Location: Loire Valley
Ticket Prices: -
This chateau, was built for the first time in stone in 954 By Theobald I, Comte de Blois, on a steep plateau. The stronghold, which replaced a lighter wooden structure, the passed to the rival Comte d“anjou, Geoffroy Martel in 1044.
The Comte d”Anjou was the first to join the walls of the two original defensive structures as well as adding towers and the chapel of St. Melanie. The far east wing was added by Henry II Plantagenet Until 1205 he and his descendants continued construction work, adding the fortress to the east and the internal chapel, the mill tower and the numerous reinforcement towers.
Ed Braley, 56, from Albany, NY, wrote:
I visited the castle in 1964 while I served with the U.S. ARMY Engineers based in Orleans France. I was greatly impressed with just the history of the castle. There was graffiti on the walls dating from the 17th.and 18th. century. I thoroughly enjoyed my stay in Chignon and hope to revisit in the not too distant future.
Val, 36, from Minneapolis, wrote:
Imagine yourself in a dusty stone room, that looks to be from Biblical times. Cold, dirty, uncomfortable by modern standards. Yet this is the home of royalty. The poor live in caves in the soft limestone cliffs surrounding this stone fortress, and can barely communicate with each other. It is a dark and frightening time when this castle was inhabited, and that memory is somehow architecturally preserved in its walls. For the historian, this is a Mecca; but for everyone, it provides a strong contrast to the more elaborate concoctions that arrive centuries later.
Julien A, 20, from Chinon, France, wrote:
Chinon is a picturesque and historical little town of 10,000, on the banks of the river Vienne, 45 kilometers south of Tours in the heart of Touraine, which is called the “Garden of France” and the “Cradle of the French Language”. Chinon once was the residence of the King of England, Henry II Plantagenet, when that part of France was under English rule. It became the residence of Charles VII, the heir of the throne of France in the early 1400's, and was where the legendary Joan of Arc came to recognize him and raise an army to liberate the country from the English domination. Chinon is also the birthplace of François Rabelais, the renaissance man, monk, doctor, philosopher, and writer, creator of Gargantua. Jeanne d'Arc visited the Dauphin CharlesVII in Chinon at the beginning of his reign on March 8, 1429. She recognized him hiding among his court members in spite of his disguise, which he put on to test her. She helped him reconquer his kingdom from the English invader. For almost a hundred years, Chinon profited from the fact that it had become the capital of the kingdom. The legendary Joan of Arc was later captured and burnt alive at the stake in the city of Rouen in 1431. She was barely 20 years old.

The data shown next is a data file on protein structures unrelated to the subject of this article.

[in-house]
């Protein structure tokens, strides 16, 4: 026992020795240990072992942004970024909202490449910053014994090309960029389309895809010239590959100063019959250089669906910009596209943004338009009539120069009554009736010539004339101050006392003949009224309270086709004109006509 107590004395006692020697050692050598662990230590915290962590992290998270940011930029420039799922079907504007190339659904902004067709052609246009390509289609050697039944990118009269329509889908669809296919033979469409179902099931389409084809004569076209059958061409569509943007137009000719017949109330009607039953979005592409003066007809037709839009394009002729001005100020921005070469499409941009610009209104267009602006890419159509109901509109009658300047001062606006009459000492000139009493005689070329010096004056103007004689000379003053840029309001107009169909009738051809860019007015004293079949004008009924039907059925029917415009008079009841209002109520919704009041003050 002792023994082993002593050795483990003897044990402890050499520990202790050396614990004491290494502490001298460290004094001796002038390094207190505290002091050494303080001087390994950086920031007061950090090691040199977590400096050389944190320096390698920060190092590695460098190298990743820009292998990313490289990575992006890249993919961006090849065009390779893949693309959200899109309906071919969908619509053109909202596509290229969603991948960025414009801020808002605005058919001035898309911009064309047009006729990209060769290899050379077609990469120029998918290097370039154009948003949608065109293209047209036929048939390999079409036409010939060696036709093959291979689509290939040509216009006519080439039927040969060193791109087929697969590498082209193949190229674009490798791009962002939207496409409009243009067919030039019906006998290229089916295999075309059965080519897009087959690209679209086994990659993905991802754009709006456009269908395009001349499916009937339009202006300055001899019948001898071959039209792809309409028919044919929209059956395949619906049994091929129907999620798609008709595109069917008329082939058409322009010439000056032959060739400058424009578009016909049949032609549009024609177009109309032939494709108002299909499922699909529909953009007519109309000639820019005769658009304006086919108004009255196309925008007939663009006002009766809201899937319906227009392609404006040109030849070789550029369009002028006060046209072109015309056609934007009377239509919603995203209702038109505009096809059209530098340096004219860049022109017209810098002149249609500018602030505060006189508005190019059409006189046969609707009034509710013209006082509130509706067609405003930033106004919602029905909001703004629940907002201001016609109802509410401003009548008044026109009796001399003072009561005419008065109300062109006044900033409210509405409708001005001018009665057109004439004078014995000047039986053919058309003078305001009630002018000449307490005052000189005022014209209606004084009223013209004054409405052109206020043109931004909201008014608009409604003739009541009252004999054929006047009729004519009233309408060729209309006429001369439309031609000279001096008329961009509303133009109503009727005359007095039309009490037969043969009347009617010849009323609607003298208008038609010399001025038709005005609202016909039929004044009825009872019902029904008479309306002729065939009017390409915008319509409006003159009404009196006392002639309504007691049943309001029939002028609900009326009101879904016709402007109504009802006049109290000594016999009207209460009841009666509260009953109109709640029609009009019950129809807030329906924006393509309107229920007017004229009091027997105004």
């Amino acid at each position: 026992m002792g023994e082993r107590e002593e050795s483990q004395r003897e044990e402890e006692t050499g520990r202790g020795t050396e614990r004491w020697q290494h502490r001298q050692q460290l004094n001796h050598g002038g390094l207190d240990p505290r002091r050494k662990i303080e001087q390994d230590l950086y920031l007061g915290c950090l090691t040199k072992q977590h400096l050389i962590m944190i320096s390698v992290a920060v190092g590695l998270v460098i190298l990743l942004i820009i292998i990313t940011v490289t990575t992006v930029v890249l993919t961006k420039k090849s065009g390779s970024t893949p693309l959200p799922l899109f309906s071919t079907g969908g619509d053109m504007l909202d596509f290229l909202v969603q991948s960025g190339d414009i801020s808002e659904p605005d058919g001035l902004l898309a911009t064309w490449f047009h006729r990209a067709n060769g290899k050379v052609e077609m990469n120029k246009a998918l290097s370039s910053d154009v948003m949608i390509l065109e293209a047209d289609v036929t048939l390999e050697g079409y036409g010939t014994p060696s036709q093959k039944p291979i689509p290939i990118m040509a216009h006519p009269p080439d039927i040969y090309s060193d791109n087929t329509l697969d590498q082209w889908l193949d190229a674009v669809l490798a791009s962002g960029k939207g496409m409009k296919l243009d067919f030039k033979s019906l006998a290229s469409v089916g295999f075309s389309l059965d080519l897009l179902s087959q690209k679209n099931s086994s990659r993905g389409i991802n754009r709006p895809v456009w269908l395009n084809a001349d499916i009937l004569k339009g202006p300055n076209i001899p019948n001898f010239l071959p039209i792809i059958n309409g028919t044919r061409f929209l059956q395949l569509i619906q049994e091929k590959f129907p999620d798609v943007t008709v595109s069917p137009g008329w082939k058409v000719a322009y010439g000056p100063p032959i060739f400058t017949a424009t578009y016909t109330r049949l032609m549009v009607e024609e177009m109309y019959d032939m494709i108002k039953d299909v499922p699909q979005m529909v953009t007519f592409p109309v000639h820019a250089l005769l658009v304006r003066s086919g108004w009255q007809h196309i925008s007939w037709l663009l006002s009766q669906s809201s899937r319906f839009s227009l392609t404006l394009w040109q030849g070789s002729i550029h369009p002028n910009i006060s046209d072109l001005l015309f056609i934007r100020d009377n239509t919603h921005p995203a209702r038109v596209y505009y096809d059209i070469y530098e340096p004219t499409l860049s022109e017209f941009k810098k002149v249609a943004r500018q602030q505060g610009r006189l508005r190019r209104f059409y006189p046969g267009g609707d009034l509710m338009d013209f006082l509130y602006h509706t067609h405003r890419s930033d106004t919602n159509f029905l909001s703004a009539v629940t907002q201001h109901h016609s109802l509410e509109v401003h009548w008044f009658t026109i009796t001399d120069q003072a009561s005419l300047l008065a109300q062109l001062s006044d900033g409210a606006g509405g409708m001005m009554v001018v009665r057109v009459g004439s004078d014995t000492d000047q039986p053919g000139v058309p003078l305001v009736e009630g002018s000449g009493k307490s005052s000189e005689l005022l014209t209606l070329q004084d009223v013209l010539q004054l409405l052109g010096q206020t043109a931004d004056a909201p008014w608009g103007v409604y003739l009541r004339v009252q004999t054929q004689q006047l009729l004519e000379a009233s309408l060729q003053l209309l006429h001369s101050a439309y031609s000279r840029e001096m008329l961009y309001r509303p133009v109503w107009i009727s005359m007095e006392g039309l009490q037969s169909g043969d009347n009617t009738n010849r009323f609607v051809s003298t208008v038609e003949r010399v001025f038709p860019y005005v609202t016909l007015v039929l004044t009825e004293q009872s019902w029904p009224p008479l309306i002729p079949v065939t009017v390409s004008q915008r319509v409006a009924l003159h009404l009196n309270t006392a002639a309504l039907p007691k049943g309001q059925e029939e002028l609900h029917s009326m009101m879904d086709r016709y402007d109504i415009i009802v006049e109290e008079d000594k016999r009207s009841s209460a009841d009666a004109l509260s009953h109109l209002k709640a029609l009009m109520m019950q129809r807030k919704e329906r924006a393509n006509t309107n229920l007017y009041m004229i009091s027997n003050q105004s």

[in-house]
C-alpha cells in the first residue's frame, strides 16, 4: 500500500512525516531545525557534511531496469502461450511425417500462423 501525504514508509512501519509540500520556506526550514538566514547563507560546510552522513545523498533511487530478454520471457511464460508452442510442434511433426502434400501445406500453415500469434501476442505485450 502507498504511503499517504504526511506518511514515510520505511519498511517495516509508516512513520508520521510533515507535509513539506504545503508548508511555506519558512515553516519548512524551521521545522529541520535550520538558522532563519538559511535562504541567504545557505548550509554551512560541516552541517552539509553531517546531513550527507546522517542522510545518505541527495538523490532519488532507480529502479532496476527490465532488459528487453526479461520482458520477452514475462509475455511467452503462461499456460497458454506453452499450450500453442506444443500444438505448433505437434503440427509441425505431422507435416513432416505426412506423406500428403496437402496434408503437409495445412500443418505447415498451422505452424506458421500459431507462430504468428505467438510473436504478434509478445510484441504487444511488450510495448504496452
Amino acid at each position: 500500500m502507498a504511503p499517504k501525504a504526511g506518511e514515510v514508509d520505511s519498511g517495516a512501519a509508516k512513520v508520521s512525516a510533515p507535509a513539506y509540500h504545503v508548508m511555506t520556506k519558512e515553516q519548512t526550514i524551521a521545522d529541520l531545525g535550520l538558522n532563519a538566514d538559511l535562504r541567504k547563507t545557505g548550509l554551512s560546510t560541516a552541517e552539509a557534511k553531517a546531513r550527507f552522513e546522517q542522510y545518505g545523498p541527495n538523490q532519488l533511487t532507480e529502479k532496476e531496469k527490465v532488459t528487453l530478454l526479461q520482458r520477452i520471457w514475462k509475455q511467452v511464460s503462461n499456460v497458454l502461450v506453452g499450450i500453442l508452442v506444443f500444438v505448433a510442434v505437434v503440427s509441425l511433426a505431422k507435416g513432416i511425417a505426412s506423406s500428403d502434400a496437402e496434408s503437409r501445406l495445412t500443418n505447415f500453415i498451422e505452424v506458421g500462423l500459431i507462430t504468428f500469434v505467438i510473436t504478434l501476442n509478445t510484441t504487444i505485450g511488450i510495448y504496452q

SARAH WRIGHT, 50, from Midwest USA, wrote:
My French students and I visited Chinon on a crisp April morning. We had just studied about Jeanne d'Arc shortly before our trip. I knew the castle was in ruins and was concerned that the visit would not be worth the time. I was wrong! It was neat to imagine Joan of Arc walking up the hill toward where the remains of the castle look out over the river and the village below. We climbed the tower where the Joan of Arc museum is located, trying to imagine her as she waited for a response to her talk with Charles. The guide did a wonderful job of explaining the complex political situation at the time using maps and charts at the castle. I don't know if the visit would have been the same if there had been throngs of people wandering about, but for us, the only people about, it was a real treat, as special in its own way as our later visit to Chenonceau.